The best we can do is raise a child who learns the basics of secularism the way they should, by being out there, by celebrating all sorts of festivals, by gorging on sewaiyaan at Eid and kadha parshad at the Gurudwara.
By Tanu Shree Singh
Last week, on Basant Panchami, the husband and I found ourselves at the Nizamuddin Dargah yet again. The place was decorated in yellow and the fragrance of marigold lifted the spirit. Soon, the ceremony started with the head priest relating the story behind Basant Panchami, primarily a Hindu festival finding its way to the Dargah. The Dargah was named after the Sufi saint Hazrat Nizamuddin Auliya. The story goes that Hazrat Nizamuddin was deeply saddened by the demise of his sister’s son and grieved over it for a long period of time. His follower Amir Khusro longed to see him smile again. One day, somewhere near the Dargah, Khusro saw a couple of women dressed in yellow, singing, carrying mustard flowers. They looked happy and this got Khusro curious. The women told him that they were going to the temple to offer the flowers to their god. He innocently asked them if it would make their god happy. The women said it would. An idea brewed in Khusro’s head and he dressed up in a yellow saree, took some mustard flowers, and went in front Hazrat Nizamuddin Auliya singing the Purbi song he had heard the womenfolk sing, ‘sakal ban phook rahi sarson’. The saint finally smiled and the tradition stuck.
The festival found its way in out of sheer love. There are no religious barriers. Even today, people from all faiths come together to celebrate Basant Panchami at the dargah. As we stood there, mesmerised by the music, the words, the flower petals being thrown, the fragrance and a general feeling of oneness, Syed Bilal Ali Nizami (Bilal bhai for short), Gaddi Nashin & Chairman Chishty Nizami Welfare Trust Dargah Hazrat Nizamuddin Aulia, who had generously offered to show us around and made us feel at home, said, ‘this is what Ganga Jamuni tehzeeb is. The Sufi dargahs stand for love, compassion, humanity. Not for any one religion. Not for any one caste or sect. For us all living things are valuable.’ The head priest rounded up his speech with a message to the world that those who feel they can break us, need to come here and see what true India is. From Hindi, Urdu, Purbi to Kabir’s couplets – everything found its way in the qawwalis that followed.
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Little kids accompanied their parents and were equally enthralled. Some found the flowers fascinating, some the revelry. The important part was that they were there. They were experiencing something outside their own religion. This one experience simplified secularism like no other text could. We spend endless hours debating about merits of being an atheist online, or the need to teach relevant texts to kids to promote secularism when all we need to do is make experiences like these a part of their life. Secularism cannot be taught in the four walls of a classroom, neither can it be engrained with a simple discourse by a parent. Secularism needs to be felt in every grain of our body if we are to survive as a society.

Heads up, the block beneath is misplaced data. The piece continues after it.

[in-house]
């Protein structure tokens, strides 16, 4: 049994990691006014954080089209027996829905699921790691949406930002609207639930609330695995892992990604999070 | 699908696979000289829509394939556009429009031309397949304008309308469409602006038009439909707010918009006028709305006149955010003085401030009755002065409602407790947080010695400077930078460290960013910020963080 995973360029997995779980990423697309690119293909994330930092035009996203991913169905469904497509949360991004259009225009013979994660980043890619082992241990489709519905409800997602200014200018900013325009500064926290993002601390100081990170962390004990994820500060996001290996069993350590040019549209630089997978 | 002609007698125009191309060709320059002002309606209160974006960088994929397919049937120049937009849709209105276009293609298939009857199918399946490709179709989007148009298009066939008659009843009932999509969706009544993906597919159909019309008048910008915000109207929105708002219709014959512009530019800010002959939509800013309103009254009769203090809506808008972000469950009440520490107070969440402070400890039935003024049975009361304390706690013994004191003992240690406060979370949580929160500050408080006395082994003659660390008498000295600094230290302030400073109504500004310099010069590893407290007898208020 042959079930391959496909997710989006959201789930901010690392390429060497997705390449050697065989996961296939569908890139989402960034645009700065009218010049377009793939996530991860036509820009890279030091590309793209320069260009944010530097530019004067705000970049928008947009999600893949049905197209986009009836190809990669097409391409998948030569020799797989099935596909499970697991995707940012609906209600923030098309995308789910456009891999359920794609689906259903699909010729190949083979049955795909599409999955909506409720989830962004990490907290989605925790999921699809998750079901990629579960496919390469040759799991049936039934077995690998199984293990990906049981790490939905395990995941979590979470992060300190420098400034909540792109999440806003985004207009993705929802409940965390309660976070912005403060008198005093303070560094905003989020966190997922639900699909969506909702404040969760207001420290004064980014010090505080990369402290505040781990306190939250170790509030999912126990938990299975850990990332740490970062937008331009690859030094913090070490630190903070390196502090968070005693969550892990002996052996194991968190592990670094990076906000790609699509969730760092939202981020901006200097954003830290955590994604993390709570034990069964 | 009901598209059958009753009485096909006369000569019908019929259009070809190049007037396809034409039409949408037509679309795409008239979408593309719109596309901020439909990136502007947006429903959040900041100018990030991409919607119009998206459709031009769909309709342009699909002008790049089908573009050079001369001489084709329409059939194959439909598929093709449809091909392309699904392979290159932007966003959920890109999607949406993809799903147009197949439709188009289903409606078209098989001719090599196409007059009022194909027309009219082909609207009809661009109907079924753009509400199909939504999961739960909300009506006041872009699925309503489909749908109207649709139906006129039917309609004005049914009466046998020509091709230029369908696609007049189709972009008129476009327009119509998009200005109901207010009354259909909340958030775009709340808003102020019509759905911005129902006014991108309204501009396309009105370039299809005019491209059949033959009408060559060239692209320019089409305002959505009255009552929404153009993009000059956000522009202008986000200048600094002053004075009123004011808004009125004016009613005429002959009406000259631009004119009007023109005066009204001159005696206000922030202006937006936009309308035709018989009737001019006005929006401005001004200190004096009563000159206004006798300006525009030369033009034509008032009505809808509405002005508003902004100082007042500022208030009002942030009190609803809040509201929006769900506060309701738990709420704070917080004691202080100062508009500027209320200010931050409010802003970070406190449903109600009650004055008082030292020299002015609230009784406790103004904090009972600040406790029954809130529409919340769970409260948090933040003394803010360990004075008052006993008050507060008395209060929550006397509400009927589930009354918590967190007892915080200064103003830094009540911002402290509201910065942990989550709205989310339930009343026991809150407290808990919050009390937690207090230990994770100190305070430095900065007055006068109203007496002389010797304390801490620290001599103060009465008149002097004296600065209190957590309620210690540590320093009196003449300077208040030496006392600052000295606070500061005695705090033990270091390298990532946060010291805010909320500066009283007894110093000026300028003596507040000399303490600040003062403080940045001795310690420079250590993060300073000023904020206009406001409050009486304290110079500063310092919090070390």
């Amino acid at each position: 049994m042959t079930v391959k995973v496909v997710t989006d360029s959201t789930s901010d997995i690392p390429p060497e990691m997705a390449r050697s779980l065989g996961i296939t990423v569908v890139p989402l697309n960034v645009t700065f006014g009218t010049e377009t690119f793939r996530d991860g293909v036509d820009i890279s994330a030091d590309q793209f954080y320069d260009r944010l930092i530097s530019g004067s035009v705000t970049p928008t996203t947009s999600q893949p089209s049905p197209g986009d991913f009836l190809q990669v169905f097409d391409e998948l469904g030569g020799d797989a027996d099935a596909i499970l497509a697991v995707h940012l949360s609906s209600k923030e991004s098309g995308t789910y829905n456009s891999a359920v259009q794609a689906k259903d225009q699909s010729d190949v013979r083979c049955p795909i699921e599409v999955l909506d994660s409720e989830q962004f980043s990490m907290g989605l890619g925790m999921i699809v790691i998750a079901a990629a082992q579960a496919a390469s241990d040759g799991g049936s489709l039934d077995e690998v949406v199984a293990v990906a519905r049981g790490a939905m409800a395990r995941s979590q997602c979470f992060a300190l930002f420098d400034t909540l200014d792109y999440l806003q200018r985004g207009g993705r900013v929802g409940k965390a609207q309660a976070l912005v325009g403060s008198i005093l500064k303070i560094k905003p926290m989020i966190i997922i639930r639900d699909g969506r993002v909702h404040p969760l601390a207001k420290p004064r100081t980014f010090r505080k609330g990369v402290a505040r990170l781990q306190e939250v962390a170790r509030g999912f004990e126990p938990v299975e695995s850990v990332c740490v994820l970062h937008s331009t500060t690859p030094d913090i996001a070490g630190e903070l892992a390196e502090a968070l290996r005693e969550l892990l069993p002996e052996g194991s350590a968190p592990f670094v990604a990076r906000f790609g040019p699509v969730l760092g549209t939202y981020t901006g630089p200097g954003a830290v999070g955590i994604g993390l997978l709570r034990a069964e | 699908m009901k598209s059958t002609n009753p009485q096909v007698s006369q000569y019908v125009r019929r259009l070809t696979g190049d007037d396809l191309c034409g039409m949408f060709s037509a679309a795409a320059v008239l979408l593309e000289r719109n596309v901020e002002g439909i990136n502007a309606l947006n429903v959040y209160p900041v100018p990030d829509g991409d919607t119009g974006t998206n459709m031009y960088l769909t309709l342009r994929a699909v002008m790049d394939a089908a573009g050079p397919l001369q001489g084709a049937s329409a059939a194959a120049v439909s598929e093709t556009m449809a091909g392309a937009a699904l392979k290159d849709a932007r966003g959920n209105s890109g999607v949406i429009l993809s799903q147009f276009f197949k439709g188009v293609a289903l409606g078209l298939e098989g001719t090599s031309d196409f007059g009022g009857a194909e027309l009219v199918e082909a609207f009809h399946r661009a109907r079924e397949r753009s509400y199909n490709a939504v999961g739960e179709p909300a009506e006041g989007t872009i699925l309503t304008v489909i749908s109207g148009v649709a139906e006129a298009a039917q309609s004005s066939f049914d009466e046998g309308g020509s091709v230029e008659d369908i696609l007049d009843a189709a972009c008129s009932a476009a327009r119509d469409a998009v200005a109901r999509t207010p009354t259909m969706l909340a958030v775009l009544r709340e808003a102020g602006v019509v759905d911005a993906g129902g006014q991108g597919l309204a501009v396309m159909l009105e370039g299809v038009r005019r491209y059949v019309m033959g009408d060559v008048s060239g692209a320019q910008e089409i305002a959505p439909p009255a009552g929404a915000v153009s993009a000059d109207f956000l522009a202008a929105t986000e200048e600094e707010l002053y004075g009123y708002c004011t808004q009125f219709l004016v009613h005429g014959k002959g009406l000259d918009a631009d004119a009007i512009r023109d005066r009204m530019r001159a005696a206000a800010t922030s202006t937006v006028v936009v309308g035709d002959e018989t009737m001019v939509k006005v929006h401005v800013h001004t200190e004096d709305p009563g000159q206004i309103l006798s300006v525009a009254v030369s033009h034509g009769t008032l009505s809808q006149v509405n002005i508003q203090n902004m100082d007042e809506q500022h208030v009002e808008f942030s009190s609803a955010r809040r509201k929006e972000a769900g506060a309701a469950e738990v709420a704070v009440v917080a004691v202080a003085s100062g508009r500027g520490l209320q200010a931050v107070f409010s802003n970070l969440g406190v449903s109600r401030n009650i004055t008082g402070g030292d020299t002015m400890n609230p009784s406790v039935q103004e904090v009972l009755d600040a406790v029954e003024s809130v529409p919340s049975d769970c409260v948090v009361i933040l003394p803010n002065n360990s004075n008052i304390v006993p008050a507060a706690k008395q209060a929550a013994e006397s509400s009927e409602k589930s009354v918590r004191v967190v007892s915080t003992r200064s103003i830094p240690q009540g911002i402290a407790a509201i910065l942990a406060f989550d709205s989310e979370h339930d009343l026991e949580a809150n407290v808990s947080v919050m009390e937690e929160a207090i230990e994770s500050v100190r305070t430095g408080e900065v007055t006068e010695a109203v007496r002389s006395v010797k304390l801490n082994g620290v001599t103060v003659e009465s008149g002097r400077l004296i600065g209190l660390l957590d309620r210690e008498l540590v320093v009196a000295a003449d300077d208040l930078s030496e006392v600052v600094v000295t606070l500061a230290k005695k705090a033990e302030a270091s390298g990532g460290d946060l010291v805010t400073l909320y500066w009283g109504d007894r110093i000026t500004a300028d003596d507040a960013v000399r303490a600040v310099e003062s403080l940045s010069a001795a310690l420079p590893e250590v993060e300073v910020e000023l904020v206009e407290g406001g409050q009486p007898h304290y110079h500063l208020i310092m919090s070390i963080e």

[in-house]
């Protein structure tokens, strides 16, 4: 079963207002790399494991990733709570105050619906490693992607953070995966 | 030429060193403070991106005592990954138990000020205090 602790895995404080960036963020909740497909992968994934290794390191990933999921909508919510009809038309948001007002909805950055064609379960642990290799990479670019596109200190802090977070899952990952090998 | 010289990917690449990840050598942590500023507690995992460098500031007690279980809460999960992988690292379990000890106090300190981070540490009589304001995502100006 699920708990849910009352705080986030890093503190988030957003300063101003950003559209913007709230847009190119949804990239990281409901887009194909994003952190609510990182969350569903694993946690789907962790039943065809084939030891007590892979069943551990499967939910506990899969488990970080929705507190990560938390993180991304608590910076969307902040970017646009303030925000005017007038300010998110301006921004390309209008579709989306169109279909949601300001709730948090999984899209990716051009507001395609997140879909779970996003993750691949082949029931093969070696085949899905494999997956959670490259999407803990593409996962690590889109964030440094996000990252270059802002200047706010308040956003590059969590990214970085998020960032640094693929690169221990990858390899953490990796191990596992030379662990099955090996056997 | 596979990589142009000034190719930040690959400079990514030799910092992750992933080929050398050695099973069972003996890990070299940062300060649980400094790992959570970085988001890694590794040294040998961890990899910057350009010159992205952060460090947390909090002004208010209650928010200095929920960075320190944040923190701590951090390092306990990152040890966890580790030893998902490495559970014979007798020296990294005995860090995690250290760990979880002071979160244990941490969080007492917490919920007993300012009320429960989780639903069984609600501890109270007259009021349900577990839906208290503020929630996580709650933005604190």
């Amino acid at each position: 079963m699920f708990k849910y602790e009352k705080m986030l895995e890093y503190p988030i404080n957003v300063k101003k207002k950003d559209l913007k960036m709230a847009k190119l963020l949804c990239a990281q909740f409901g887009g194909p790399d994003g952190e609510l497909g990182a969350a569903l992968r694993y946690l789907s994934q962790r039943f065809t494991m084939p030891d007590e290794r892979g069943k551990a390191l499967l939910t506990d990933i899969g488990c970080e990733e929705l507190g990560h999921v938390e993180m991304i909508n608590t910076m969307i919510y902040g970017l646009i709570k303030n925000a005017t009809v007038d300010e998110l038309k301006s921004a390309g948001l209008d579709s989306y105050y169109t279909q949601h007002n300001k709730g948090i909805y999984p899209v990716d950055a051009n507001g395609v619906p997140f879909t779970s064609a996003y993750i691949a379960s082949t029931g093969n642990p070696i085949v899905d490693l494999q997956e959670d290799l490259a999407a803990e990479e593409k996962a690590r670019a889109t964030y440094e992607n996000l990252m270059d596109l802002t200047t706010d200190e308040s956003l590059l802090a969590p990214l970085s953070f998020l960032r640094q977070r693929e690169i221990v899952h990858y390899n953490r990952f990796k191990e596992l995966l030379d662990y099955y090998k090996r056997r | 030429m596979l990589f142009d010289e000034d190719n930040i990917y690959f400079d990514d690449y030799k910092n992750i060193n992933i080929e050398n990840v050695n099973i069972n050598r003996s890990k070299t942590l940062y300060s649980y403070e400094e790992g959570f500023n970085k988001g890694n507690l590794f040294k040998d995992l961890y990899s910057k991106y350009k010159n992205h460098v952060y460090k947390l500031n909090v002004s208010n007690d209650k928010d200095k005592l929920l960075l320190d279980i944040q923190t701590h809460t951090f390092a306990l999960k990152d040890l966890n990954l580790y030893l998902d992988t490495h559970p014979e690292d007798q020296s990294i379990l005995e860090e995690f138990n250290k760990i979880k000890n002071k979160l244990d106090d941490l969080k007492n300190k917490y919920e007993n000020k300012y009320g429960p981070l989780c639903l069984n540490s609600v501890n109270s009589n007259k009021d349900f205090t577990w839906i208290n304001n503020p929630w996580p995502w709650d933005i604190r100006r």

Bilal Bhai very succinctly put, “We don’t know what to do with all this CAA jargon. We just know that Hazrat Nizamuddin spread the message of love irrespective of religious beliefs. Today we celebrate all festivals here with all people. The evening Dua is a prayer for all present and the world in general. Even for the ones who oppress.”
To be secular, one doesn’t have to have a religious belief. I am a Hindu by birth but lean more towards spiritualism that finds itself in a myriad of places and states of being.
Places like the Nizamuddin dargah, books like Nayanika Mahtani’s Across the Line, music that blurs the lines, a tear shed on atrocities being committed in the name of religion — everything goes into raising a secular, empathetic child. As a parent we owe it to the next generation to undo the damage in whatever way we can. All of us cannot be out on the streets because of a thousand reasons, even if the reason is plain fear. But the best we can do is raise a child who learns the basics of secularism the way they should, by being out there, by celebrating all sorts of festivals, by gorging on sewaiyaan at Eid and kadha parshad at the Gurudwara. My atheist friends would kill me but think about it. Secularism is about treating everyone the same despite their beliefs. So I might not believe in God, but I respect your beliefs and also would love to be a part of your celebrations. Is that not what the world needs? As a parent, if we are able to offer the experience of the Ganga Jamuni Tehzeeb to our children, most of our work would be done. They will themselves carry the torch of love in to future.
The Qawwali has shifted to a smaller courtyard and the Nizami brothers are now singing about their love for Auliya, for people present and the humanity at large. There is a pause. They wait for the Azaan to get over at a nearby mosque before resuming. No one complained or whined. Everyone sat in silence. In peace. This is the tehzeeb we need to learn. This is the tehzeeb we need to pass on.
(The writer has a PhD in Positive Psychology and is a lecturer in psychology. She is also the author of the book Keep Calm and Mommy On. Views are personal. Listen to Season 1 and 2 of Tanu Shree Singh’s podcast Difficult Conversations With Your Kids.)
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